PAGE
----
The Rape Joke


I went to a comedy show last weekend.

It took me a long time to convince myself to go, as a theatre isn’t really a good place for a person who is scared of the dark, large crowds, and confined spaces.

But I reminded myself that I’m a big girl now. I’m not scared of the dark, or crowds, or rape jokes.

(Editor’s note: YES I AM. I AM AFRAID OF ALL OF THOSE THINGS.)

So I went to this comedy show, to have fun and to laugh.

I’m not going to tread into the debate of where and when rape jokes are appropriate, or if comedians should or should not be allowed to use them. You can do whatever you want. But I will tell you what this joke did to me, and how it made me feel.

I knew there would be a joke about Bill Cosby. I knew it. I handled that one fine, as it seemed to make him the butt of the joke. “the audience will leave here, after being in a dark room for 4 hours, slightly confused with a bit of a headache. Kid of like a date with Bill Cosby”

But the Jian Ghomeshi one really got to me. As soon as I heard his name, I tensed up. I was on the edge of my seat and all of the muscles in my body clenched up. With the “did you get consent from the patient” “oh, it was implied” joke, I started panicking. I couldn’t breathe and there wasn’t enough air in the room. When he joked about using restraints, I bolted for the door. I stumbled out of the room like a drunk. I couldn’t see anything. My palms were sweating, i was shaking. I went to the bathroom and looked in the mirror. I didn’t even recognize myself. I was a shell all over again.

The worst part was the audience laughing. All I could think of was being physically restrained and assaulted. In my mind, the entire audience was laughing WITH the attacker, and laughing AT me. They were laughing about the time I was almost murdered.

It felt like the moment after a roller coaster derails – the carnival music is still playing, but now it sounds creepy. All the clowns that used to be funny are just plain scary. Nothing is the same after that moment.

My roommate walked me home – literally – I could not navigate the 5 blocks on my own. I was mute for 4 hours, I could not force a single word to come out of my mouth. I sat staring at the TV until 5am. I truthfully don’t even know if the TV was turned on. I was trembling, dazed, curled up in the smallest ball I could physically manage. When I finally fell asleep, I woke up in a cold sweat after less than 15 minutes – another nightmare where I was being choked.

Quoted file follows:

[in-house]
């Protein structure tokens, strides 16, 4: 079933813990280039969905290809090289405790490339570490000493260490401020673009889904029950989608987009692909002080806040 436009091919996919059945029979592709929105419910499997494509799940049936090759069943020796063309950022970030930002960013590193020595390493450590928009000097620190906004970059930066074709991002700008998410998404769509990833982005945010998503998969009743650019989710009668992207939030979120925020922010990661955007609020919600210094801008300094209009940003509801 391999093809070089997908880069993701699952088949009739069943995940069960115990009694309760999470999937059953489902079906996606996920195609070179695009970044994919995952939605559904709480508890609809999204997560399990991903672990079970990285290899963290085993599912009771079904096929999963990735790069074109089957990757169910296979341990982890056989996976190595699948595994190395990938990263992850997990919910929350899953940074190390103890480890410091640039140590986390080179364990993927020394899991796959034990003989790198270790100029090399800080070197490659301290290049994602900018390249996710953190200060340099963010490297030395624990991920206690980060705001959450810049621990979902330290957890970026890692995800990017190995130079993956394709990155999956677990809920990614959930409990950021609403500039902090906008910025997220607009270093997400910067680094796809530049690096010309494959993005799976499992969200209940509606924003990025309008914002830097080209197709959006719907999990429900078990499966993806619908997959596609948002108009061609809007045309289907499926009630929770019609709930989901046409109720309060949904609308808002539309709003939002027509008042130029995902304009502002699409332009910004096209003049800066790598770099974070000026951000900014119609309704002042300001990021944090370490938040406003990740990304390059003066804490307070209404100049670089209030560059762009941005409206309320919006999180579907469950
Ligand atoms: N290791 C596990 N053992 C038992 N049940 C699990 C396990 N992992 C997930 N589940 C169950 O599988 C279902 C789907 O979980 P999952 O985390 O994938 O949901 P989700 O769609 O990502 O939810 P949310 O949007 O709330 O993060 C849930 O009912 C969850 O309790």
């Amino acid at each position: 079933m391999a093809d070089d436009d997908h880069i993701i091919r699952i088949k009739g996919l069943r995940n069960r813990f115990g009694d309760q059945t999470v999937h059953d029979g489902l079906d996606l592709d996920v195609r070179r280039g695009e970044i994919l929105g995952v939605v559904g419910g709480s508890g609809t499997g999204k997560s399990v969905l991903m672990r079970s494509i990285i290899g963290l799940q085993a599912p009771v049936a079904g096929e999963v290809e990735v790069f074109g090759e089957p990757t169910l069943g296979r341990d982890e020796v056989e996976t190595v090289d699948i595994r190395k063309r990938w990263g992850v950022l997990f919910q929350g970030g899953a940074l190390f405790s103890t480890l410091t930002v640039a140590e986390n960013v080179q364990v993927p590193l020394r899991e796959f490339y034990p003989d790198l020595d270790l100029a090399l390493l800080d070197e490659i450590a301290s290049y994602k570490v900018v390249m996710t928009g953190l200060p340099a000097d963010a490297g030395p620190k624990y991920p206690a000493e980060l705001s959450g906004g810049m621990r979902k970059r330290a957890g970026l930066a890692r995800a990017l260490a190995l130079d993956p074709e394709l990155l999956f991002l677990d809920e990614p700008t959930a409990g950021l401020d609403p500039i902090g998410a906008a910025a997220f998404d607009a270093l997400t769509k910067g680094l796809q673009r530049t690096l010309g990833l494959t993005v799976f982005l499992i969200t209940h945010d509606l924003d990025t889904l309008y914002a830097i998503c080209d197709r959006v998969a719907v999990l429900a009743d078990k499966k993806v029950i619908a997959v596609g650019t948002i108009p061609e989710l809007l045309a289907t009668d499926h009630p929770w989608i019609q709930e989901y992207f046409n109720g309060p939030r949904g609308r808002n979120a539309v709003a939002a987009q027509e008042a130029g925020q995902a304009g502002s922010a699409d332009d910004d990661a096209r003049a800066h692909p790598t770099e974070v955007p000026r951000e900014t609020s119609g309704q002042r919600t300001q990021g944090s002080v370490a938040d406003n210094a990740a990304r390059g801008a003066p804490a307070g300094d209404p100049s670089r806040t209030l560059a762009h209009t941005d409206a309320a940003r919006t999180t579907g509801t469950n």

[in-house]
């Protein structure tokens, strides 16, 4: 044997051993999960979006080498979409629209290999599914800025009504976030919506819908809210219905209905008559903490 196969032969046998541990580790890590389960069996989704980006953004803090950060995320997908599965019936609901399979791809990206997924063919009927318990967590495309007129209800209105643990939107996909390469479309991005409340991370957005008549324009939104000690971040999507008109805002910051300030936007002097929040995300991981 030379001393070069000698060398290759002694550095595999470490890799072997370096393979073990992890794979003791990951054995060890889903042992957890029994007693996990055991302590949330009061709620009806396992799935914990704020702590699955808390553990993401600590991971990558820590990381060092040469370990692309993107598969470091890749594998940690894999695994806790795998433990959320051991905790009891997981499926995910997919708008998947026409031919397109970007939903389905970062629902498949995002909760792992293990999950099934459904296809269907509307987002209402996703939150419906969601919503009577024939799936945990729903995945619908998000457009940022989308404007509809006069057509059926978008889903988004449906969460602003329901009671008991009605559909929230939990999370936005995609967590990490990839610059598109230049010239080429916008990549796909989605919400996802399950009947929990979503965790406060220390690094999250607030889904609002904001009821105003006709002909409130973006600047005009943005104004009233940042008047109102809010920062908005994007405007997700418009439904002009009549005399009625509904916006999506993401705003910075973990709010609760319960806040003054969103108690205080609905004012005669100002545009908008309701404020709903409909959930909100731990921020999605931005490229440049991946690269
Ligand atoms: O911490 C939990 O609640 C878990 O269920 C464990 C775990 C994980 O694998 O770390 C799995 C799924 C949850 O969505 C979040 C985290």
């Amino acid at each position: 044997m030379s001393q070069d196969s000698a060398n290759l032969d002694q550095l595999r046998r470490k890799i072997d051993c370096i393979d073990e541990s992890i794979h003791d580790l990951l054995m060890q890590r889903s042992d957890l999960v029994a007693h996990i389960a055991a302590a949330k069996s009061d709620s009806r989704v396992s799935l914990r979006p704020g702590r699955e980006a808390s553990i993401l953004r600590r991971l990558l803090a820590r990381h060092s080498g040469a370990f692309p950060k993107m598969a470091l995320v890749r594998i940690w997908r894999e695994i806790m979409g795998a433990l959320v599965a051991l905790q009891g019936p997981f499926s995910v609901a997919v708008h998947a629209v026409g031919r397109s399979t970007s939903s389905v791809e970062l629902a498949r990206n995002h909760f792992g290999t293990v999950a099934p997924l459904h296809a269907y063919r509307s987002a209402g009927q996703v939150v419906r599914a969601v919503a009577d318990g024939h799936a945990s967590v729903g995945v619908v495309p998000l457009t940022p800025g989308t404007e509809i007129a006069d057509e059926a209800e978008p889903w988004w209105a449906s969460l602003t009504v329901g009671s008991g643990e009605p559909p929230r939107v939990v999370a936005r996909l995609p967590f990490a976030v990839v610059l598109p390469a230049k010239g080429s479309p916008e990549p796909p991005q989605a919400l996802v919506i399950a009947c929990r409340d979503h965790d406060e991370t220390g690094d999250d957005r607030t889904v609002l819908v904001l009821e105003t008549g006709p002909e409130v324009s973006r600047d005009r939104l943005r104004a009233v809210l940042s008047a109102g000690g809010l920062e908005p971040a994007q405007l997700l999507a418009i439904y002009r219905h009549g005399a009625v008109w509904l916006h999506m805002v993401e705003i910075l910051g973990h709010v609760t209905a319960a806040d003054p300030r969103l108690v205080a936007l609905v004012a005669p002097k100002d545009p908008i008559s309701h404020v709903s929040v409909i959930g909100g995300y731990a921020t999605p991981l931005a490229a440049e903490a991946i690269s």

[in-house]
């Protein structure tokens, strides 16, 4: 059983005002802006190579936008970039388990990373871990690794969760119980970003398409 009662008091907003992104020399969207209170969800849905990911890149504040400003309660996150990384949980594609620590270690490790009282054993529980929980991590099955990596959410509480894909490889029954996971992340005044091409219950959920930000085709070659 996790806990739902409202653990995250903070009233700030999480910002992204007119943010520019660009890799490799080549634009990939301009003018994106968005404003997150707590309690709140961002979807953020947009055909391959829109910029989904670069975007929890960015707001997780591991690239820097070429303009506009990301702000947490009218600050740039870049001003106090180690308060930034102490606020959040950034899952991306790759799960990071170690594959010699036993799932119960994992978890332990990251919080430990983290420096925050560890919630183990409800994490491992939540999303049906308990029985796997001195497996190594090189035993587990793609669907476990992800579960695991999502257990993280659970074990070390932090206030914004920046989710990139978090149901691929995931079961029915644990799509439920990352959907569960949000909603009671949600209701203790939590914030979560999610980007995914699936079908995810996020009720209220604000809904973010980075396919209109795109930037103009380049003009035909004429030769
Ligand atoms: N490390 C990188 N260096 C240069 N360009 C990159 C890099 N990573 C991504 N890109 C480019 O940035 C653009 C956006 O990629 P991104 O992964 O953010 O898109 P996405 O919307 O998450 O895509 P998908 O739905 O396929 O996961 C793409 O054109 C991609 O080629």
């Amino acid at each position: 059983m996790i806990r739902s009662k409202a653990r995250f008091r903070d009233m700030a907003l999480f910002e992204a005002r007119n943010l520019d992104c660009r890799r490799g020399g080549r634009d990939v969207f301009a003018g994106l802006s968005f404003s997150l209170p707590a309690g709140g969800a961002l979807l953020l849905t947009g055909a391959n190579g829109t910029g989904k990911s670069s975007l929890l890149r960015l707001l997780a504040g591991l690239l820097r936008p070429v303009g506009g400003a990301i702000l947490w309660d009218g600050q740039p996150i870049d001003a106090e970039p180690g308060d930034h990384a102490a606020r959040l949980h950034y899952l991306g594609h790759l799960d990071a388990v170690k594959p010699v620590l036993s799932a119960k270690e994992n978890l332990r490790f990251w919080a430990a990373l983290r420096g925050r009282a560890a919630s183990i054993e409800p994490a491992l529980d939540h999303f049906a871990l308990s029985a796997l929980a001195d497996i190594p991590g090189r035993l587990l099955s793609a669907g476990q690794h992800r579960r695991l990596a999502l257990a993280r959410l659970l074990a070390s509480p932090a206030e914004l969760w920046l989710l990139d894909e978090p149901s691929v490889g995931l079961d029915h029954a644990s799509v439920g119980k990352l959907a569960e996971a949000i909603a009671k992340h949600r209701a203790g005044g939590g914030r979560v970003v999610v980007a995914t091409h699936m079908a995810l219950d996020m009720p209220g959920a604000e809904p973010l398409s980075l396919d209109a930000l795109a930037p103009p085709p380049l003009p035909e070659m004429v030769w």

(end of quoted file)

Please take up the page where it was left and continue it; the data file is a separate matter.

I understand that no topics are off limits in comedy, if you are offended easily you should stay home, etc.  I’m not always a spoil sport, I swear! I found some examples of jokes that I find funny: Wanda Sykes and Dane Cook have both done an amazing job.

As a comedian, you can say or do whatever you please. Freedom of speech is still a thing. However, rape is also still a thing. And statistically, if there are more than 3-5 females in your audience, you are probably looking at a rape victim. And I’m not so sure you want to make them the way I feel right now. But, if you feel so inclined, here is a flow chart to guide you through the creation of a rape joke, and This is a good piece about how to tell a rape joke.

This is a poem titled “The Rape Joke”, created by a survivor who encourages others to write their own. 

And this is me, still sleeping with the lights on.

Author

Elizabeth

Elizabeth

Hi! I'm Elizabeth, a blogger on When You're Ready.org I spent 2 years struggling with PTSD and panic attacks following a violent attack. I want to use my experience and my voice to raise support for others. I desperately want to make the world a safer place for girls and women, especially my two little sisters. Keep talking, Keep sharing. When You're Ready, I'll be here.

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